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One of the principal benefits of containers is deployment flexibility. The idea is that a container is assembled from a series of layers, which allow the container to package all of the dependencies that are involved in the application -- thus enabling the container to run almost anywhere regardless of the platform. But the OS itself can pose a serious wrinkle in container compatibility that's often overlooked.
Even though containers share the underlying OS kernel, each container itself will include some OS components -- an OS layer. The problem is that the OS components included with the container must match the OS version running in the host kernel. If the OS versions don't match, the container might not function properly -- if at all.
Containers are blocked if the build numbers are different. For example, Microsoft uses a four-level version notation system that designates major, minor, build and revision -- such as 10.0.14393.0. Ideally, all four levels of the version system should match before a Windows or Hyper-V container will run on a Windows Server host. In actual practice, a container will start if there's a difference in the revision -- lowest -- designation level, but there's no guarantee that the container will work properly. However, no differences are allowed in the major, minor and build levels.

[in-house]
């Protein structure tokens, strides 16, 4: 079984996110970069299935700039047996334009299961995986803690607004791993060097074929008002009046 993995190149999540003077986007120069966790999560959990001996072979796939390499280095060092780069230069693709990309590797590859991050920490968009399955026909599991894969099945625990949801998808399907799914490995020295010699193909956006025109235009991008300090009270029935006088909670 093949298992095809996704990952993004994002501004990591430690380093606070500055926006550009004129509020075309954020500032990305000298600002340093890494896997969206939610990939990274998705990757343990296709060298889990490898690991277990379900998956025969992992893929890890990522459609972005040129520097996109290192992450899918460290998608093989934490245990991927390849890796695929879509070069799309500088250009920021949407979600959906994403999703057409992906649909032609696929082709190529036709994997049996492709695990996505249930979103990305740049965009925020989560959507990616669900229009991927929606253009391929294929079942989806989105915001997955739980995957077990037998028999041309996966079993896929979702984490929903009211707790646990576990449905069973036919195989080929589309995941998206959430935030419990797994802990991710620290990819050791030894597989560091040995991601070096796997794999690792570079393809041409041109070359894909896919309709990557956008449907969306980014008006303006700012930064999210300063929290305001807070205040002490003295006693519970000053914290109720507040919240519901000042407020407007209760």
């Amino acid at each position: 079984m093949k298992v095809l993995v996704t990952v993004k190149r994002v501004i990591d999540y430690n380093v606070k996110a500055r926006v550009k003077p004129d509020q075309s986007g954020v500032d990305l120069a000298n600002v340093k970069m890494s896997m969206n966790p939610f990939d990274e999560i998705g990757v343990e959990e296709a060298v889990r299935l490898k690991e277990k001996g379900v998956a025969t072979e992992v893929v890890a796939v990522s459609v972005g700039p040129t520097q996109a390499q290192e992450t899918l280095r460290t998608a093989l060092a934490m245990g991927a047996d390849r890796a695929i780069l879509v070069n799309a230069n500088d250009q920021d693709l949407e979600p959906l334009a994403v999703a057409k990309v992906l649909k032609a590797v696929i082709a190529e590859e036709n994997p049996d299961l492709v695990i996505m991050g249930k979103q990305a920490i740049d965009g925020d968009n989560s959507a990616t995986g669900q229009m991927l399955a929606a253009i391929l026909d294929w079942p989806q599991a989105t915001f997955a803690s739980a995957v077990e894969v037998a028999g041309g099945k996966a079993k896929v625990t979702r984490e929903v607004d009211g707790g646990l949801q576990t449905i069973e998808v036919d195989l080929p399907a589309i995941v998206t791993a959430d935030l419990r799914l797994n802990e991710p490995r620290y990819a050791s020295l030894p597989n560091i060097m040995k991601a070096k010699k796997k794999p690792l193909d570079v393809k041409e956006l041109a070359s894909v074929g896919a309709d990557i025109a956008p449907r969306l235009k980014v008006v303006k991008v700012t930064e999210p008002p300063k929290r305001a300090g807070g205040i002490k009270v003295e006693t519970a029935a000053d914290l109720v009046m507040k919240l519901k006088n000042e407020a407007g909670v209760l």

This can become a serious problem for DevOps teams. Consider an environment where an IT staff updates the OS on production hosts, only to find that hundreds, thousands or even tens of thousands of containers no longer function properly because of an OS kernel mismatch. Operations staff will need to coordinate OS patches and updates with developers so containers can be updated and redeployed with the equivalent OS layer in concert with production environment changes. The challenge is a bit less pressing for Hyper-V container deployments where there might be more latitude in delaying and coordinating VM OS upgrades.
Differences between Windows Server containers and Hyper-V containers
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